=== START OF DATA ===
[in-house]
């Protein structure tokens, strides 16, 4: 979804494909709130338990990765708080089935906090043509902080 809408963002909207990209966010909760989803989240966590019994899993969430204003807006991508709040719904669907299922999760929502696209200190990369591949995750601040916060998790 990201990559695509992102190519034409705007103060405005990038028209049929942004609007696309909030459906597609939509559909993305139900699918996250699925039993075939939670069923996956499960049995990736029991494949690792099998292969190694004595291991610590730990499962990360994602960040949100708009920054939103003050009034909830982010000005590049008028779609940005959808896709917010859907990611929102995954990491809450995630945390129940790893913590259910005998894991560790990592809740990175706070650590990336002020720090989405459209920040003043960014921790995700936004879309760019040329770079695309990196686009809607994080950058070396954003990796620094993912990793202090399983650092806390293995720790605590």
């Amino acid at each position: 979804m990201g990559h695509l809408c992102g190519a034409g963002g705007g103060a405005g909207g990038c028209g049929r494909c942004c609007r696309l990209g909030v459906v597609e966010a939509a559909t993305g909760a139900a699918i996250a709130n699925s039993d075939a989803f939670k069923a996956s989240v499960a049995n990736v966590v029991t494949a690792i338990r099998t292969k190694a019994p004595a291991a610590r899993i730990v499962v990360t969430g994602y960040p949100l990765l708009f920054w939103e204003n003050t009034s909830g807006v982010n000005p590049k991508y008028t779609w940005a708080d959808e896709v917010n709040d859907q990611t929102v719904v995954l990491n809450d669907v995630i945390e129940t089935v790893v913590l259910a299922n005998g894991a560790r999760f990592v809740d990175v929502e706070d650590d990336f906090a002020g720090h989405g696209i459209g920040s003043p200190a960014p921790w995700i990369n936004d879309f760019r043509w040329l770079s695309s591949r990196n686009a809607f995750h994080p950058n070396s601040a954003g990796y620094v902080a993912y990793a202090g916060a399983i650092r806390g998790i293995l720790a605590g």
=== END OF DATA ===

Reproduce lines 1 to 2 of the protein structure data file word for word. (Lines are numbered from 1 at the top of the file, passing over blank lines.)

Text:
[in-house]
């Protein structure tokens, strides 16, 4: 979804494909709130338990990765708080089935906090043509902080 809408963002909207990209966010909760989803989240966590019994899993969430204003807006991508709040719904669907299922999760929502696209200190990369591949995750601040916060998790 990201990559695509992102190519034409705007103060405005990038028209049929942004609007696309909030459906597609939509559909993305139900699918996250699925039993075939939670069923996956499960049995990736029991494949690792099998292969190694004595291991610590730990499962990360994602960040949100708009920054939103003050009034909830982010000005590049008028779609940005959808896709917010859907990611929102995954990491809450995630945390129940790893913590259910005998894991560790990592809740990175706070650590990336002020720090989405459209920040003043960014921790995700936004879309760019040329770079695309990196686009809607994080950058070396954003990796620094993912990793202090399983650092806390293995720790605590």